What is air pressure?

Air pressure can be changed by adding or removing molecules, or by adding heat.

The weight of the air above us exerts a force on any surface it comes into contact with due to gravity. This force is caused by the atoms and molecules in the atmosphere and is known as air pressure.

While individual molecules are too small to be noticeable and only exert a minimal amount of force, when all the molecules that hit a surface in a given moment are added up, the resulting pressure can be significant, according to NOAA.

Air pressure can be changed by adding or removing molecules, or by adding heat. Adding more molecules increases collisions and pressure, like pumping air into a tire. Adding heat increases velocity and collisions, increasing pressure.

Another example of air pressure can be felt when flying on an airplane. Your ears may pop due to the decrease in air pressure as you gain altitude in the sky. This happens because your ears are adjusting to the pressure in your eardrums.

Atmospheric pressure is measured using millibars (mb) with a barometer. In the U.S. the measurement is often taken in inches of mercury (inHg).

At sea-level, the pressure is typically 1013.25 mb (29.92 inHg) or 14.7 pounds per square inch, NOAA reports. The air pressure reading at NOAA observation stations worldwide is converted to a value that would be observed at sea level, regardless of the station's elevation.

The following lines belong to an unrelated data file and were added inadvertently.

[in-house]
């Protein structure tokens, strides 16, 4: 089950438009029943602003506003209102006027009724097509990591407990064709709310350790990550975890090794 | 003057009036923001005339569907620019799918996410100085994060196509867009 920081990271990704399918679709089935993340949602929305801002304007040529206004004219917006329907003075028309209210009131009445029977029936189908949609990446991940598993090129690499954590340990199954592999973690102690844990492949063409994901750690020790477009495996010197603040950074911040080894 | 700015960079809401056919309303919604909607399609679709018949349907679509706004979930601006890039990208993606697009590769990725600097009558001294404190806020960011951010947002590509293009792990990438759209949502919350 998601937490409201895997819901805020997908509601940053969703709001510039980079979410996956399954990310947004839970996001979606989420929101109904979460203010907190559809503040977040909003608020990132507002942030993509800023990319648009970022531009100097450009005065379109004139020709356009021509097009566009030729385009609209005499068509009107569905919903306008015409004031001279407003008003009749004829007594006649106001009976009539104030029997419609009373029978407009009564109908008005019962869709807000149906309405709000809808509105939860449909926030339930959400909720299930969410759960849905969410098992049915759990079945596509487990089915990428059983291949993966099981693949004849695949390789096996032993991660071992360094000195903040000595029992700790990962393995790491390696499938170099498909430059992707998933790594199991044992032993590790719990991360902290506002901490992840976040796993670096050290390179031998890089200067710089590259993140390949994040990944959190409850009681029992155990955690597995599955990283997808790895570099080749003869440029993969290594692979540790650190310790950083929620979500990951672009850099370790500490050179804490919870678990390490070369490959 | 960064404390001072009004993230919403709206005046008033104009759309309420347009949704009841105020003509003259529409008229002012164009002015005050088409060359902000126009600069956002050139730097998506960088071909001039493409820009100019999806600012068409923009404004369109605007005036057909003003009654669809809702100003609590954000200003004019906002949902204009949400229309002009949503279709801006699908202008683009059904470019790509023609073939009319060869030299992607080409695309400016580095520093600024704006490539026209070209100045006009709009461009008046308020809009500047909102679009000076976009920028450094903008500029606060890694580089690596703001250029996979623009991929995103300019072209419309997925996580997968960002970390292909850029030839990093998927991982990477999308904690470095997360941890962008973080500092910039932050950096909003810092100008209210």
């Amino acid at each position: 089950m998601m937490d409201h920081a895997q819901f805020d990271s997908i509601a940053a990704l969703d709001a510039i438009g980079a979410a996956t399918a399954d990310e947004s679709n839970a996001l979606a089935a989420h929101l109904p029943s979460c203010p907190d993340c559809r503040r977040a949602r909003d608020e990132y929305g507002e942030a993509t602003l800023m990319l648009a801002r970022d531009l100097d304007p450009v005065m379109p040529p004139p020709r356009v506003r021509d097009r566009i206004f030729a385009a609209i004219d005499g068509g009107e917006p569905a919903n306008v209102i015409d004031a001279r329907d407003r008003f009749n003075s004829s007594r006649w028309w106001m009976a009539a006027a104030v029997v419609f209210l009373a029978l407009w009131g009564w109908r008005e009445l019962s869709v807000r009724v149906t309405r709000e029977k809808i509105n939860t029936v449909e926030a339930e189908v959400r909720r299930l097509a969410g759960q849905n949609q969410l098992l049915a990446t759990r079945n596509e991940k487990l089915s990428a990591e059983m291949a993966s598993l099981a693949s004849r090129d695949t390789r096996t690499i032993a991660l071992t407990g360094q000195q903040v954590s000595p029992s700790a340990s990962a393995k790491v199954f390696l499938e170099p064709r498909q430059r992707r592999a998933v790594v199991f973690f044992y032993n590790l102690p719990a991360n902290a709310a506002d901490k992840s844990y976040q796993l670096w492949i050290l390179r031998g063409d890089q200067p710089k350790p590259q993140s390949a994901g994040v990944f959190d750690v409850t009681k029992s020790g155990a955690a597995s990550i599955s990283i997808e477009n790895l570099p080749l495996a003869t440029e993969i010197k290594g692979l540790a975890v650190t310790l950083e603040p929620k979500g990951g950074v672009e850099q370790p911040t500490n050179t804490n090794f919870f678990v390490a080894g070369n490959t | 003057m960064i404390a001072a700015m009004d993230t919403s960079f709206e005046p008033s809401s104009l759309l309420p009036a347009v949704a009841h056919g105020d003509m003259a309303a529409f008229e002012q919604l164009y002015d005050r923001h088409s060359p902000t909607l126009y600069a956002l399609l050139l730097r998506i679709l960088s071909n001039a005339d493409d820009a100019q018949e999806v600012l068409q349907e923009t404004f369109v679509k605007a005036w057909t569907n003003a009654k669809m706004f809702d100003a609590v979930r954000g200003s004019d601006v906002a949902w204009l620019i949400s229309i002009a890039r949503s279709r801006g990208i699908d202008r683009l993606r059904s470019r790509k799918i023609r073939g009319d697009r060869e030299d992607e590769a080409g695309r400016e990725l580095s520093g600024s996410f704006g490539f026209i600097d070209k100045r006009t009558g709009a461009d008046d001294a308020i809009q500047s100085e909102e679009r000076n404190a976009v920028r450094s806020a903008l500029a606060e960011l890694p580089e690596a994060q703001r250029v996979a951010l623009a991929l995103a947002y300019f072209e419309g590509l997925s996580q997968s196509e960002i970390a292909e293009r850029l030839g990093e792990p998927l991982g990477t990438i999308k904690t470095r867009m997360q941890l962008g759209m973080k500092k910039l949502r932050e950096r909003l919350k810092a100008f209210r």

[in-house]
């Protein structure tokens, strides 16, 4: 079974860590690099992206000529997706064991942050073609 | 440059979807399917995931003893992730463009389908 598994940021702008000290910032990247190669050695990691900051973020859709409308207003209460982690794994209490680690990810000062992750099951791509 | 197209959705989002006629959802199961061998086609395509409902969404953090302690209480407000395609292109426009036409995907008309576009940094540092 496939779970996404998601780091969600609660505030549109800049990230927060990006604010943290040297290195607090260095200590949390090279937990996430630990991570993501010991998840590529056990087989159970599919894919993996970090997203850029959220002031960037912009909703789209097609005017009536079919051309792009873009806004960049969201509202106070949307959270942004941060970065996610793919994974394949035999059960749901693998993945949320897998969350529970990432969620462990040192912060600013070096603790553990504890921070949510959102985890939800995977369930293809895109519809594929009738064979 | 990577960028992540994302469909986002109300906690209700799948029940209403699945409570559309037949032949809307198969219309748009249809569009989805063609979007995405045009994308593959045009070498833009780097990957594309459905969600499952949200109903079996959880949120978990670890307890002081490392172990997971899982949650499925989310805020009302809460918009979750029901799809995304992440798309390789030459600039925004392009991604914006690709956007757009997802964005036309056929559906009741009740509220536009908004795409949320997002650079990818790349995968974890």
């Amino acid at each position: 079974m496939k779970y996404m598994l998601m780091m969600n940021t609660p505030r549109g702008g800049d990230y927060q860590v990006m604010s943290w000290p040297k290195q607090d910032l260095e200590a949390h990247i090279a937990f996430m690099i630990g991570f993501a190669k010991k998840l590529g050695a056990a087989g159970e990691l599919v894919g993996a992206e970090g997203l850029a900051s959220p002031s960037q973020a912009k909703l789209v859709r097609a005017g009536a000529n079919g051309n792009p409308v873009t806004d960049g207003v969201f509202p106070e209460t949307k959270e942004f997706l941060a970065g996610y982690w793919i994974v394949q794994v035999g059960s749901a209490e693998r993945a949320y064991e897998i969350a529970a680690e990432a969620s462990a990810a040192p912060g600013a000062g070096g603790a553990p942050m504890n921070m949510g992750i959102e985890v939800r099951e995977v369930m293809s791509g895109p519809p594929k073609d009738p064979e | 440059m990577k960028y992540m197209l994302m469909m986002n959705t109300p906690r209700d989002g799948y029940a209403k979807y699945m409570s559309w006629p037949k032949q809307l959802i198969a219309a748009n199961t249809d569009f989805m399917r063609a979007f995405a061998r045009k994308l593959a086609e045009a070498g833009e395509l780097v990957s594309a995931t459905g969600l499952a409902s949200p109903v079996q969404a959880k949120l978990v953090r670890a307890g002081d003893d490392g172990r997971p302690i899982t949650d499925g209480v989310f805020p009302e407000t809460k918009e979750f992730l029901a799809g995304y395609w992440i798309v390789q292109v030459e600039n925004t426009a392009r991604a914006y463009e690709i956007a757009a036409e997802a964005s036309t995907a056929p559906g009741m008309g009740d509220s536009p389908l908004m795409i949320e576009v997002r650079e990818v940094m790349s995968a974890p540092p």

The density of air changes as a result of temperature fluctuations, which can cause shifts in air pressure. Warmer air is less dense than cooler air, as the gas molecules in warm air move at a higher velocity and are farther apart than in cooler air.


As warm air rises, it creates lower pressure at the surface. Intense lows can create rather potent storms with strong winds, heavy rain or snow and thunderstorms.

Cooler, sinking air can create areas of high pressure. Intense highs can create heat waves and drought in the summer and arctic outbreaks in the winter

NOAA said that those stuck under the high-pressure center can see an extended dry period that could lead to short-term drought. On the other hand, those stuck in the low could see persistent rains that can bring flooding


The most basic change in pressure is the twice-daily rise and fall due to the Sun's heat, according to NOAA. Each day, the pressure is at its lowest at about 4 a.m./p.m. and at its highest at about 10 a.m./p.m.